The developers behind the PennEast Pipeline are, for now, dropping plans to commandeer state-owned lands for the controversial project.
Under PennEast Pipeline Co.’s proposal, eminent-domain would be used to build the natural gas pipeline over 42 separate parcels of publicly owned land. It would travel nearly 120 miles, carrying natural gas from the Marcellus Shale field in northeast Pennsylvania, going under the Delaware River through Hunterdon County and finishing at a terminal in Mercer County.
But a deal was struck this week with the New Jersey Attorney General’s Office, according to a one-page notice sent to the Third Circuit Court of Appeals on Sept. 20.
“We are pleased that after three years of litigation, PennEast has finally paused on trying to take state land,” reads a statement from Leland Moore, a spokesperson for the Attorney General’s office. “Although the company is still pushing ahead with plans to build an unnecessary and ill-conceived pipeline, we will continue to lead the fight against it, and we are confident that we will ultimately prevail in court.”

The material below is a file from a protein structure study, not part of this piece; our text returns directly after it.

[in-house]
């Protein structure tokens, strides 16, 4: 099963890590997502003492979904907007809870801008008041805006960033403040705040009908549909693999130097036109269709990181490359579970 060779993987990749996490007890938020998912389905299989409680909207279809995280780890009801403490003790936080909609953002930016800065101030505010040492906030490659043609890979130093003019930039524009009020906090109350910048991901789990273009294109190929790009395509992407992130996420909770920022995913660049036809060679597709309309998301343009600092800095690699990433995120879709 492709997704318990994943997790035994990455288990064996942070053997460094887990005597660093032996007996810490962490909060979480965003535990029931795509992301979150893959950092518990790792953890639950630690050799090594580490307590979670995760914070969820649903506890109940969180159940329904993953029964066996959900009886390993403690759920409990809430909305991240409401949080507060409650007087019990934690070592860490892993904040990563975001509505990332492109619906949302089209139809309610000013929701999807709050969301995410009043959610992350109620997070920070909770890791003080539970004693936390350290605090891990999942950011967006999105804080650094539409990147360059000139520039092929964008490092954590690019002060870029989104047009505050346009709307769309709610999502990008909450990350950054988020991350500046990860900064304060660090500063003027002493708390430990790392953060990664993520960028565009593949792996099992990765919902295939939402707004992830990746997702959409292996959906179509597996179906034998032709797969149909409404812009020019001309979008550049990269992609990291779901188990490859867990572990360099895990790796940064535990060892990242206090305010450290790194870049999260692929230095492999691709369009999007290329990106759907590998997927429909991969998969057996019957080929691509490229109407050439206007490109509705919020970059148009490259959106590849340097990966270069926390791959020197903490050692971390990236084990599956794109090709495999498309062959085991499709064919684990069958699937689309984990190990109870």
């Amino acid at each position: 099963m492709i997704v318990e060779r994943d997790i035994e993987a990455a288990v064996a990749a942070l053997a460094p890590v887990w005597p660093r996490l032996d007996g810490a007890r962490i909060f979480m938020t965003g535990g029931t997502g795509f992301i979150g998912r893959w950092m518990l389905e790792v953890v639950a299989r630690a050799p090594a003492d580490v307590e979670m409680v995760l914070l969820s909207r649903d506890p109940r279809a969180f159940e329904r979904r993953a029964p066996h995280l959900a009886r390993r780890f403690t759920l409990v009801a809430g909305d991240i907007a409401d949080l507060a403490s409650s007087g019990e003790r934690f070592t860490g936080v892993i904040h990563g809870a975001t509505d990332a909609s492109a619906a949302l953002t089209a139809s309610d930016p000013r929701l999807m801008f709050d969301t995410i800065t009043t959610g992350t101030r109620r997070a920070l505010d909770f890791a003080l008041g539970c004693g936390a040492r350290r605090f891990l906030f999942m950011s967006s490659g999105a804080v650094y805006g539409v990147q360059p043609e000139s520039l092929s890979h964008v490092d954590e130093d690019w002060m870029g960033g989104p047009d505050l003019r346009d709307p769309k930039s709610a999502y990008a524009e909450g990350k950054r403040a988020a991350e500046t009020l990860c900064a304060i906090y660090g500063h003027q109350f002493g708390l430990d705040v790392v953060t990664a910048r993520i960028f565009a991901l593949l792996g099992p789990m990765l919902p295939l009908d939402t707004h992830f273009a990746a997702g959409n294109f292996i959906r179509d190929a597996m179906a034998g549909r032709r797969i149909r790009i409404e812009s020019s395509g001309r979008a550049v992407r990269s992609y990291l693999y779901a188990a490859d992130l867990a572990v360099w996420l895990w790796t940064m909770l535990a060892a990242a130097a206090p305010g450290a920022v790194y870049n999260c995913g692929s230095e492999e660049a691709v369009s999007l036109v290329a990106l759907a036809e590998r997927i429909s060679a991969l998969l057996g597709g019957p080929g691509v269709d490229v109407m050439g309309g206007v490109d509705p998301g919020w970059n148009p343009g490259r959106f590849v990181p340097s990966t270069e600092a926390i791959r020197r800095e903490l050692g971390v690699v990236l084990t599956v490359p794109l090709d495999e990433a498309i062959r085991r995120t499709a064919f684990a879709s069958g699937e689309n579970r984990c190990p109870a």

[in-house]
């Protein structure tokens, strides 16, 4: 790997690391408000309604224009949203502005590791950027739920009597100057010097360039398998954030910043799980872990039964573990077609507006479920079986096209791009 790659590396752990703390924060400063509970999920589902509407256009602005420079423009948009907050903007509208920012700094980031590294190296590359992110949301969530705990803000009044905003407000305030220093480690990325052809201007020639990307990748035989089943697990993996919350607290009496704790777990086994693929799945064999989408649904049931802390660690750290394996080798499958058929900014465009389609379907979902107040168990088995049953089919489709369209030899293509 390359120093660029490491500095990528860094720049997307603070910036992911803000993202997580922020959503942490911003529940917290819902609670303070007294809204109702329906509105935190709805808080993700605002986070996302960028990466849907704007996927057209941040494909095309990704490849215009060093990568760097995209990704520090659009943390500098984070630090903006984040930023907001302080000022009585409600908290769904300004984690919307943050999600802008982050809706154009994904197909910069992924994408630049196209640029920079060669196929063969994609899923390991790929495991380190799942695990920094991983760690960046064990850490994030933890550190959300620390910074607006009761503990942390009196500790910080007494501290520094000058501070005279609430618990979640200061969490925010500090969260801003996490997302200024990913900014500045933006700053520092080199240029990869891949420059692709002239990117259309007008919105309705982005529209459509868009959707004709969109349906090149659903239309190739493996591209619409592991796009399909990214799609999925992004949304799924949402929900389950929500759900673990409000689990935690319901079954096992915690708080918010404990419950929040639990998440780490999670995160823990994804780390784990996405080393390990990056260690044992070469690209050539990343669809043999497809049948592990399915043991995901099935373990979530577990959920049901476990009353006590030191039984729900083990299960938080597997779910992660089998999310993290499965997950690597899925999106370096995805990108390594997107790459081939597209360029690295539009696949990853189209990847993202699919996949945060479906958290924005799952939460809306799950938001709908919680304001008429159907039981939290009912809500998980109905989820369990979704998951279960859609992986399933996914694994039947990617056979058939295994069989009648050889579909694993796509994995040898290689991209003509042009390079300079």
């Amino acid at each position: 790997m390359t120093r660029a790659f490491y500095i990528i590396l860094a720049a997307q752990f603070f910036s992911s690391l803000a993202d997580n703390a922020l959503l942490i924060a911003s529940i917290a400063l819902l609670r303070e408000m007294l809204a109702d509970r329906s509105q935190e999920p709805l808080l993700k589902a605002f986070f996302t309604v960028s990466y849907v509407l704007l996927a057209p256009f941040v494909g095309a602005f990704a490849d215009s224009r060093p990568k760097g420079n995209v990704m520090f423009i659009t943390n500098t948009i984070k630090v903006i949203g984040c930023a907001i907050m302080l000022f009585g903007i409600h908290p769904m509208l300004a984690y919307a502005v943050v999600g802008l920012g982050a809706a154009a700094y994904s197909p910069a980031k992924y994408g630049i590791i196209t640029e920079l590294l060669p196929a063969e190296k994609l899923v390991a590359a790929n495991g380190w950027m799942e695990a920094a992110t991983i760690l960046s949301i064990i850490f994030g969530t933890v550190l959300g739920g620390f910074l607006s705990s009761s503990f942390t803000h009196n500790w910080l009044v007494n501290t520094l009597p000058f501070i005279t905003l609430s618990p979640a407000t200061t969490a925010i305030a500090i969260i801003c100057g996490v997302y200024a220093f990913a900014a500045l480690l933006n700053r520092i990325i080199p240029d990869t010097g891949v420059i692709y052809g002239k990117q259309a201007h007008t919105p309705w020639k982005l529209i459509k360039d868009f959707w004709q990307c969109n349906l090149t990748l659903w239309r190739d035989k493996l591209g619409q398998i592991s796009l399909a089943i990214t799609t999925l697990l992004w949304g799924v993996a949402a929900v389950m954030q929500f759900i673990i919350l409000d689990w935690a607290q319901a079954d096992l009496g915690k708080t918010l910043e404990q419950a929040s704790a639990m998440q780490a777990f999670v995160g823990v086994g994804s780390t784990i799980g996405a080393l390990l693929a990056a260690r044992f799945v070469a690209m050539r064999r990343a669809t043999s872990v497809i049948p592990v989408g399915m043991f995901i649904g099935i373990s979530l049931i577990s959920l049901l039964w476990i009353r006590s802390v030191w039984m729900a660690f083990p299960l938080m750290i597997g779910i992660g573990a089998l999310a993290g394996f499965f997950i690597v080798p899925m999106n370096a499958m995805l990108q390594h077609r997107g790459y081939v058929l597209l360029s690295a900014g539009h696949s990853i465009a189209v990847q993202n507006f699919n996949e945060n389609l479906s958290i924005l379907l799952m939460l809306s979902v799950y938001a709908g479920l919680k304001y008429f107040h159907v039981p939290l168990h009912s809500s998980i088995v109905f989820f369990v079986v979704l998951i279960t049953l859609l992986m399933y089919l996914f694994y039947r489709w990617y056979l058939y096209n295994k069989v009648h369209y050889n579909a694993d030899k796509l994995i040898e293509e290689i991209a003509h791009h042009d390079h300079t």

Patricia Kornick, a spokesperson for PennEast, indicated in a statement that the pipeline “might not be necessary for some time.”
Earlier this year, the U.S. Supreme Court gave PennEast the green light to seize the lands.
“The PennEast Pipeline Project is designed to meet the growing energy needs of the United States,” Kornick said, continuing that the “uncertainty on timing to resolve the remaining legal and regulatory hurdles” meant that the pipeline might not be the best option.
Environmentalists hailed the move, saying the pipeline would have posed a grave threat to New Jersey’s ecosystem, and questioning whether the pipeline was needed given the state’s current access to natural gas.
“[T]his move clearly suggests the polluting pipeline won’t happen,” reads a statement from Tom Gilbert, the campaign director for the New Jersey Conservation Foundation. “The news that PennEast won’t move ahead with trying to condemn state lands to develop an unneeded fossil gas pipeline is a huge and welcome development.